Baby Deficits To Hit Nations Hard


Classical Music for Kids "Music Is Feelings"You might have heard about budget deficits in your country or the fiscal cliff hype in the USA more recently. These are serious issues that countries are facing. Beneath the surface though, there is an even more worrying deficit: Baby deficits.  That’s right, nations are experiencing such huge demographic declines that most experts and economists now worry not about the long-standing Malthusian ghosts of  overpopulation, but about demographic decline.

A former Taiwanese minister of health was recently speaking in New York about his country’s spectacular economic development, sometimes referred to as an ‘economic miracle,’ and when he was asked about today’s challenges for his country, his reply was simple: ‘Population decline has been declared a matter of national security in our country.

And the problem is not only for developed countries. A recent UNFPA report about ageing noted:

‘Rapidly and surely the world is getting older. In 2000, for the first time in history, there were more people over age 60 than children below age 5. The number and proportion of older persons is growing faster than any other age group, and will surpass 1 billion people in less than 10 years. Ageing is now occurring fastest in the developing world, which has limited resources and plans to deal with this unprecedented demographic trend.

For some countries, the problem indeed seems like a national security problem. Take Japan for instance.  A recent article in the New York Times put it this way:

‘Nowhere is the rapid aging of Japan more visible than in rural towns like Nanmoku, where 56 percent of local residents are over 65. Over the next 25 years, the proportion of Japan’s population that is elderly will rise from almost one in four to one in three. Sales of adult diapers will soon surpass those of baby diapers.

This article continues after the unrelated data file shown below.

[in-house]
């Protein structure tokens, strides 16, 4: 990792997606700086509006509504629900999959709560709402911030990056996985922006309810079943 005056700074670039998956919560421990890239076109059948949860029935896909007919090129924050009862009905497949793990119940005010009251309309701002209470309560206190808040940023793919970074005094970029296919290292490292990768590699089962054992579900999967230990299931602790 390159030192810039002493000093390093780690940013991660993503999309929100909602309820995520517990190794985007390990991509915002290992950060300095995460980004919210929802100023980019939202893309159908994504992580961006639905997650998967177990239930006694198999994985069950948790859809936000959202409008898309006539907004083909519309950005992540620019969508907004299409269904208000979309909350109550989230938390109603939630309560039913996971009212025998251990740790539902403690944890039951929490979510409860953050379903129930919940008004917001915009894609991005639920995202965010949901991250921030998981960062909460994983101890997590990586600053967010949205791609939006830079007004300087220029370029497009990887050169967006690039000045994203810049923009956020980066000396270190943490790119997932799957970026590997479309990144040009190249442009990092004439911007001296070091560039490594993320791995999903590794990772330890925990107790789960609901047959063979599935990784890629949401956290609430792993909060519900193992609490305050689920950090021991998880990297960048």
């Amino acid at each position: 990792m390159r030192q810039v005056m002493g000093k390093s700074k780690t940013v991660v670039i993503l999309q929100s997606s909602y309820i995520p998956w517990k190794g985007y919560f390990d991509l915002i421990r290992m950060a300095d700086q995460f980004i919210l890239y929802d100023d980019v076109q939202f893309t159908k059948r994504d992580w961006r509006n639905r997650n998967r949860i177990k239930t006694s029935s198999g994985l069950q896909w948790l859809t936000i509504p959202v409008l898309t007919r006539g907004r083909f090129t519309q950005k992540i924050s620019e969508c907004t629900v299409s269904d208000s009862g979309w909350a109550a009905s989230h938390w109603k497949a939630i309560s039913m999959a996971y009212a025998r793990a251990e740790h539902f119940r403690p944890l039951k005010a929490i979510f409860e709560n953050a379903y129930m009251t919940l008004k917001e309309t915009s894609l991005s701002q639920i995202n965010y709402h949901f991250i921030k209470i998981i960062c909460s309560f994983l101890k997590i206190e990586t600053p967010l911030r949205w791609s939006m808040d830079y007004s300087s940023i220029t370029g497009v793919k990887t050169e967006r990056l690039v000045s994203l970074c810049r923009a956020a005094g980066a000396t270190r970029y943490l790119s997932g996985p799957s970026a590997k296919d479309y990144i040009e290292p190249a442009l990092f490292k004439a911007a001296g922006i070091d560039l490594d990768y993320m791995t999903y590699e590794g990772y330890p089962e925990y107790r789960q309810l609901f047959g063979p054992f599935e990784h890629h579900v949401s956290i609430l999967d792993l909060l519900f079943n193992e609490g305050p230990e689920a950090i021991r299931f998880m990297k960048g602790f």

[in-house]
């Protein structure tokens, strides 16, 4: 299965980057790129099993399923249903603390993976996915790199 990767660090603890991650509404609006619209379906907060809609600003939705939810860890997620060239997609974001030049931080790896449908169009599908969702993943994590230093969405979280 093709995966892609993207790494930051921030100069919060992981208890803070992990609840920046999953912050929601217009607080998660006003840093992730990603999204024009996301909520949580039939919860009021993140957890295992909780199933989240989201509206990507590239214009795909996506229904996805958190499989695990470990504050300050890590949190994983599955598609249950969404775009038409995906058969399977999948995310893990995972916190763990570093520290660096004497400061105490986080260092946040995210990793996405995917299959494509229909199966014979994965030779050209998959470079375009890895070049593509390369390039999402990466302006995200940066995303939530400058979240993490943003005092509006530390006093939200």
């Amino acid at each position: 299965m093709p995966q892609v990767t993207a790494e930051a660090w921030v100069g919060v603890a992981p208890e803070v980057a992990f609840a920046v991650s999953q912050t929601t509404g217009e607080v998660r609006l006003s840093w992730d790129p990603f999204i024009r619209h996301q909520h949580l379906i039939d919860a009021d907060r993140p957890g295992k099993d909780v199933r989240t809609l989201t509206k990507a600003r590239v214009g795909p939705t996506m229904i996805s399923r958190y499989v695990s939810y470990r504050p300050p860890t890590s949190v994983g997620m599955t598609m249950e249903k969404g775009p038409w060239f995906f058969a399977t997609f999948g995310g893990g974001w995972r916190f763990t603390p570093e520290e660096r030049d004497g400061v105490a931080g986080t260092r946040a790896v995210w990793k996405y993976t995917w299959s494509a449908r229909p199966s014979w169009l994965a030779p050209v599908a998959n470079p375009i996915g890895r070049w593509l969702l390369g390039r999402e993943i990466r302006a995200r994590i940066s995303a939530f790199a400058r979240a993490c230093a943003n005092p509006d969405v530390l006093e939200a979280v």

The United States, long regarded as a shining light in the developed countries’ rapidly declining birth rates, is no longer immune from imminent baby shortages.

A recent report, Global Trends 2030: Alternative Worlds, from the National Intelligence Council, which tracks major global trends, emphasized global ageing among its ‘megatrends’ for the next two decades and reckoned:

Aging countries will face an uphill battle in maintaining their living standards. Demand for both skilled and unskilled labor will spur global migration. Owing to rapid urbanization in the developing world, the volume of urban construction for housing, office space, and transport services over the next 40 years could roughly equal the entire volume of such construction to date in world history.

The report added:

‘The demographic arc of instability will narrow. Economic growth might decline in “aging” countries. Sixty percent of the world’s population will live in urbanized areas; migration will increase.

Gone are the days of Malthusian ghosts! As Philip Longman puts it in a recent essay on global ageing in Foreign Policy Magazine, the world faces a population bomb, not of too many people but of too few babies.

Obadias Ndaba is President of World Youth Alliance.

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